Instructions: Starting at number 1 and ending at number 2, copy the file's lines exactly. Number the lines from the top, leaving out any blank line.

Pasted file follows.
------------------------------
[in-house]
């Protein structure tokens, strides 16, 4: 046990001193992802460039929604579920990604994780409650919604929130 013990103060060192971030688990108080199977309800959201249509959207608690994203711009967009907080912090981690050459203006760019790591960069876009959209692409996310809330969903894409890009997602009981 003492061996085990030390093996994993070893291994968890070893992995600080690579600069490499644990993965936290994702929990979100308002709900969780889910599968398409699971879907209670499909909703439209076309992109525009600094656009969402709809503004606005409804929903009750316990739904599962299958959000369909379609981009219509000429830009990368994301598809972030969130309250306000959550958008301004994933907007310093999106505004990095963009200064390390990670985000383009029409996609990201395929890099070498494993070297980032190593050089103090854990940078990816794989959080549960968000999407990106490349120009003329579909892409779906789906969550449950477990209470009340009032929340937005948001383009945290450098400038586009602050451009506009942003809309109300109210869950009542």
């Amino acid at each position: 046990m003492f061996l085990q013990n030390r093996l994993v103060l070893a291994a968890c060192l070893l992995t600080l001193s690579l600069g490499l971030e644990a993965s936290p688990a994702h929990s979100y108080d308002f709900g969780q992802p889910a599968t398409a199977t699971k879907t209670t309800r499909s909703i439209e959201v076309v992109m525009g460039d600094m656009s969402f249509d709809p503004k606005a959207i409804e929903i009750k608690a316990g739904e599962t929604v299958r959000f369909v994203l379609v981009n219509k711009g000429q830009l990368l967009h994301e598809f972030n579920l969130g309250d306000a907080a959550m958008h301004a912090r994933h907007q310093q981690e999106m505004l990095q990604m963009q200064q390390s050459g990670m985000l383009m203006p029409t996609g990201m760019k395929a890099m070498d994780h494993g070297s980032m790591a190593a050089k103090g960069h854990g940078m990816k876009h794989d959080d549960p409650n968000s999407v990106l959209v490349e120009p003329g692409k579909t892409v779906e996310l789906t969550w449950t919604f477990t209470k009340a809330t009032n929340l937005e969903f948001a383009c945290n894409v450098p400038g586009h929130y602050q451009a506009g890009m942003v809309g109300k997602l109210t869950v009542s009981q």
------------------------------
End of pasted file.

[in-house]
């Protein structure tokens, strides 16, 4: 046990001193992802460039929604579920990604994780409650919604929130 013990103060060192971030688990108080199977309800959201249509959207608690994203711009967009907080912090981690050459203006760019790591960069876009959209692409996310809330969903894409890009997602009981 003492061996085990030390093996994993070893291994968890070893992995600080690579600069490499644990993965936290994702929990979100308002709900969780889910599968398409699971879907209670499909909703439209076309992109525009600094656009969402709809503004606005409804929903009750316990739904599962299958959000369909379609981009219509000429830009990368994301598809972030969130309250306000959550958008301004994933907007310093999106505004990095963009200064390390990670985000383009029409996609990201395929890099070498494993070297980032190593050089103090854990940078990816794989959080549960968000999407990106490349120009003329579909892409779906789906969550449950477990209470009340009032929340937005948001383009945290450098400038586009602050451009506009942003809309109300109210869950009542």